“The lack of God in Unitarianism was its saving grace for me. Sermons involve spirituality, relationships, nature, communication, activism, politics, morality, and other non-deific subjects. But to others, the cognitive dissonance of a religion with no God is just too much. One Sunday when I was about twelve I brought my friend Jackie to church with me. This was my big chance. Jackie, who came from a fairly strict Christian home, would understand that I wasn’t so different from her, that I went to church, that my parents and I stood for something. But, as I had never been to a traditional church or Sunday school, I had no idea how strange and offensive my Unitarian experience would be to her. Maybe it was because we watched half of the movie New Jack City that day (admittedly, a dubious call for any gathering of children), maybe it was the kid who talked incessantly about war and video games, or maybe it was the sludgy hot chocolate, but suffice it to say that Jackie was appalled. Wide-eyed, her hand over her mouth in constant shock, she quietly took in everything. I can only imagine what she told her mother afterward, but I had some idea what her mother must have said back.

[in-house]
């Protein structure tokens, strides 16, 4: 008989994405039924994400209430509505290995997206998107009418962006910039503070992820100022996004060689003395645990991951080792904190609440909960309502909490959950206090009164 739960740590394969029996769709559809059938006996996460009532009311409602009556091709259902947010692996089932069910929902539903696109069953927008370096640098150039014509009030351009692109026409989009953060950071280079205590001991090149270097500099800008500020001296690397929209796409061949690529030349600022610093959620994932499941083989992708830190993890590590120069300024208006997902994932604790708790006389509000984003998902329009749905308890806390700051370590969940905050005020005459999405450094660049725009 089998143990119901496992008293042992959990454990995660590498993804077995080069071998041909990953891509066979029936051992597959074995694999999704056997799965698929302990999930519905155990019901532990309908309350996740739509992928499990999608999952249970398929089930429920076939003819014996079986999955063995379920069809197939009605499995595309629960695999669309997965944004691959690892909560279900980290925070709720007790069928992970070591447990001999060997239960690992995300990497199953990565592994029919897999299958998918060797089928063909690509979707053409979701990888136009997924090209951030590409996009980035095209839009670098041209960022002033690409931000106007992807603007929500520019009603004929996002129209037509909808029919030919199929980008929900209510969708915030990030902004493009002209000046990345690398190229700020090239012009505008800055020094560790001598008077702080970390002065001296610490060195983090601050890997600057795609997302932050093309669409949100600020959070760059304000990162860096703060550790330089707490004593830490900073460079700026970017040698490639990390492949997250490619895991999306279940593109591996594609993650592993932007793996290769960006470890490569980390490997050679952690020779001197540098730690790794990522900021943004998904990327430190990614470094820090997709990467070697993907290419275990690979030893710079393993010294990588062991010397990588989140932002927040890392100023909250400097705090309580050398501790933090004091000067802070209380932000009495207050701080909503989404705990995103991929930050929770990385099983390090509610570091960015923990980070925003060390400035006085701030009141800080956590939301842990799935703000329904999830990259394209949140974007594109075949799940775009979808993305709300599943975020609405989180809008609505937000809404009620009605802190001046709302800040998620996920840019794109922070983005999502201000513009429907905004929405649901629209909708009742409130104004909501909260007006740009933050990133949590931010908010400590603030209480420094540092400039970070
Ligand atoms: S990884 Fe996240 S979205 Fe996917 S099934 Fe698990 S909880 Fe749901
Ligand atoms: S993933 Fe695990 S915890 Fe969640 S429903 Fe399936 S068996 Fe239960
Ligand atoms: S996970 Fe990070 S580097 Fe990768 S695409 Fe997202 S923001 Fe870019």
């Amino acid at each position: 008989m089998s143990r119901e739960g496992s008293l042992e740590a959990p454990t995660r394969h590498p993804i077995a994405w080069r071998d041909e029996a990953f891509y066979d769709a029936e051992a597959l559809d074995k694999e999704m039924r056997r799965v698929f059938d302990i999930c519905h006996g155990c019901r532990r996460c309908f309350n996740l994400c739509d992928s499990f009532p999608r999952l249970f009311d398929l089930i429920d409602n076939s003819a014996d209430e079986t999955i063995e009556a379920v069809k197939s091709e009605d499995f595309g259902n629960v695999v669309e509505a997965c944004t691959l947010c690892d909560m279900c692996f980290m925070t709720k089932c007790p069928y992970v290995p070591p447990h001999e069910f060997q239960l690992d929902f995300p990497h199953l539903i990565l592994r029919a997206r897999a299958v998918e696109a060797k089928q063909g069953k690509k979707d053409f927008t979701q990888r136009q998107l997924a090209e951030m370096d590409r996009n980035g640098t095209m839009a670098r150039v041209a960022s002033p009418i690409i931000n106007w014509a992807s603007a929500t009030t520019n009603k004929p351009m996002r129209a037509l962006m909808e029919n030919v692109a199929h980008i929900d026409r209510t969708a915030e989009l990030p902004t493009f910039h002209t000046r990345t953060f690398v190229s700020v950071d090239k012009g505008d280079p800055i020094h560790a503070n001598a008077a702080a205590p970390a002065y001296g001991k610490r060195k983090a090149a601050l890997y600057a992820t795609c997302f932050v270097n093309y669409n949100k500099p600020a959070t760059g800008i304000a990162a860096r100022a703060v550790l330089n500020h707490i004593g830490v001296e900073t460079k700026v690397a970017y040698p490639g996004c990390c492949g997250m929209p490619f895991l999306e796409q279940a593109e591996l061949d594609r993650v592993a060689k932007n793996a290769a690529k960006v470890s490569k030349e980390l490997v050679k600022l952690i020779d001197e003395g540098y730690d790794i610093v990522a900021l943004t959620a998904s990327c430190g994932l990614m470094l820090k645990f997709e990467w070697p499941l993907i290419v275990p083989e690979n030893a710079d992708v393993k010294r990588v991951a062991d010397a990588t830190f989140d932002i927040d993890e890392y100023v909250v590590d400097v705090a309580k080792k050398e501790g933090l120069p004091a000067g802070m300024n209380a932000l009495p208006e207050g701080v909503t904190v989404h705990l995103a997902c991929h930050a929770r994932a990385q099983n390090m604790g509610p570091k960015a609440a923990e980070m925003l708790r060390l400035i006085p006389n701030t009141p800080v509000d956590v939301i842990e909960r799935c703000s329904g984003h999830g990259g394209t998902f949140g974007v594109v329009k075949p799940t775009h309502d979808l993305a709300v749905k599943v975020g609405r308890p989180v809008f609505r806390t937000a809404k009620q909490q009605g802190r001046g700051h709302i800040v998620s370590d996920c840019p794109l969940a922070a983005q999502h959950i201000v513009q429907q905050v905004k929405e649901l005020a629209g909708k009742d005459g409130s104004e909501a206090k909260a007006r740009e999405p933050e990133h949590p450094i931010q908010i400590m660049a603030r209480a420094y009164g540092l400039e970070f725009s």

The next day at school, someone asked me what my favorite number was. I said 17, because it was, and because I was too naïve to see where this was going. It took me at least a day to notice the 666 scrawled on the side of my desk. A couple kids asked if I worshipped Satan. Even though I understood the power of rumors in the sixth grade, I just laughed. No one could possibly believe that.”